Night observing sessions will be held at the Campus Observatory, southeast of Foellinger Auditorium. At the observing sessions there will be 3 stations that you should visit in any order. Two of these are outside on the west side of the Observatory and the third station is the 12-inch telescope in the dome. At the two stations outside on the grass there will be (1) a T.A. who will be pointing out features of the night sky (constellations and the celestial sphere) and (2) one or two telescopes that are ordinarily pointed at the Moon or one of the major planets in our Solar System. Please see your class syllabus and/or webpage for specific information on the assignment you must complete.
To view objects through the 12-inch telescope, enter the observatory from the north door and go up the stairs to the observing chamber. Astronomy Department personnel will be present to operate and explain the telescope and the objects(s) being viewed. Freely ask questions and sketch what you see.
Objects to be featured at the observing sessions will be the Moon, planets, double stars, star clusters, gaseous nebulae and in rare circumstances a distant galaxy. You might even be lucky enough to see a comet. Each observing session will concentrate on only a few objects.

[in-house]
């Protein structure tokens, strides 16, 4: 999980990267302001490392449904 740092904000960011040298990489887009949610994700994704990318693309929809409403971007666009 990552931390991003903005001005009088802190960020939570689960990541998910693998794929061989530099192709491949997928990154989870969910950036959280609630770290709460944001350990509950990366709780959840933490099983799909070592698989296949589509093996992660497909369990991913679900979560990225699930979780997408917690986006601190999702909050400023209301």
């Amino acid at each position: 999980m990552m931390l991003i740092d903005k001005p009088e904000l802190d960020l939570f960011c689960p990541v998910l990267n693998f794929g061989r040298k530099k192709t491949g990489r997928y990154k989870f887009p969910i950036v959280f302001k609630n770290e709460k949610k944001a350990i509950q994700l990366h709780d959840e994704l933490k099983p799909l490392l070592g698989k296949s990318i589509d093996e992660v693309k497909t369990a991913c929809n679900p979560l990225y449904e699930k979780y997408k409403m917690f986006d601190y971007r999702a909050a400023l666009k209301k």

DATES & TIMES
Observing session dates are tentatively scheduled as follows. Status updates for night observing sessions, including weather-related cancellations, will be posted to the Astronomy Night Observing Session Status Update Blog.
- Monday, February 11, 7-9 pm
- Tuesday, February 12, 7-9 pm
- Wednesday, February 13, 7-9 pm
- Thursday, February 14, 7-9 pm
- Monday, February 18, 7-9 pm
- Tuesday, February 19, 7-9 pm
- Wednesday, February 20, 7-9 pm
- Thursday, February 21, 7-9 pm
Due to inclement weather, additional dates have been added:
- Monday, February 25, 7-9 pm
- Tuesday, February 26, 7-9 pm
- Wednesday, February 27, 7-9 pm
- Thursday, February 28, 7-9 pm
* Note: Instructors may have additional restrictions on allowed dates for their classes, check with your instructor or TA..
You may arrive when you wish, but be sure to allow approximately 45 minutes to one hour to complete all the observation stations before the end of session. Dress warmly.
All are welcome to look through the telescopes, including your friends.
Observing can be done only if the sky is clear. Sometimes it will be clear an hour before a session is to start, only to cloud over in the next hour. At other times the sky is cloudy at the time we want to open the observatory and it clears up after the professors and the T.A.s have gone home. It is obvious to say that the professors and T.A.s who are involved cannot control the weather, but we try to cope with the circumstances as best we can.
Also, if the temperature (including wind chill) is under 20 F, the session will be cancelled.
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NIGHT OBSERVING SESSION STATUS UPDATES
Updates for night observing sessions, including weather-related cancellations, will be posted to the Astronomy Night Observing Session Status Update Blog.
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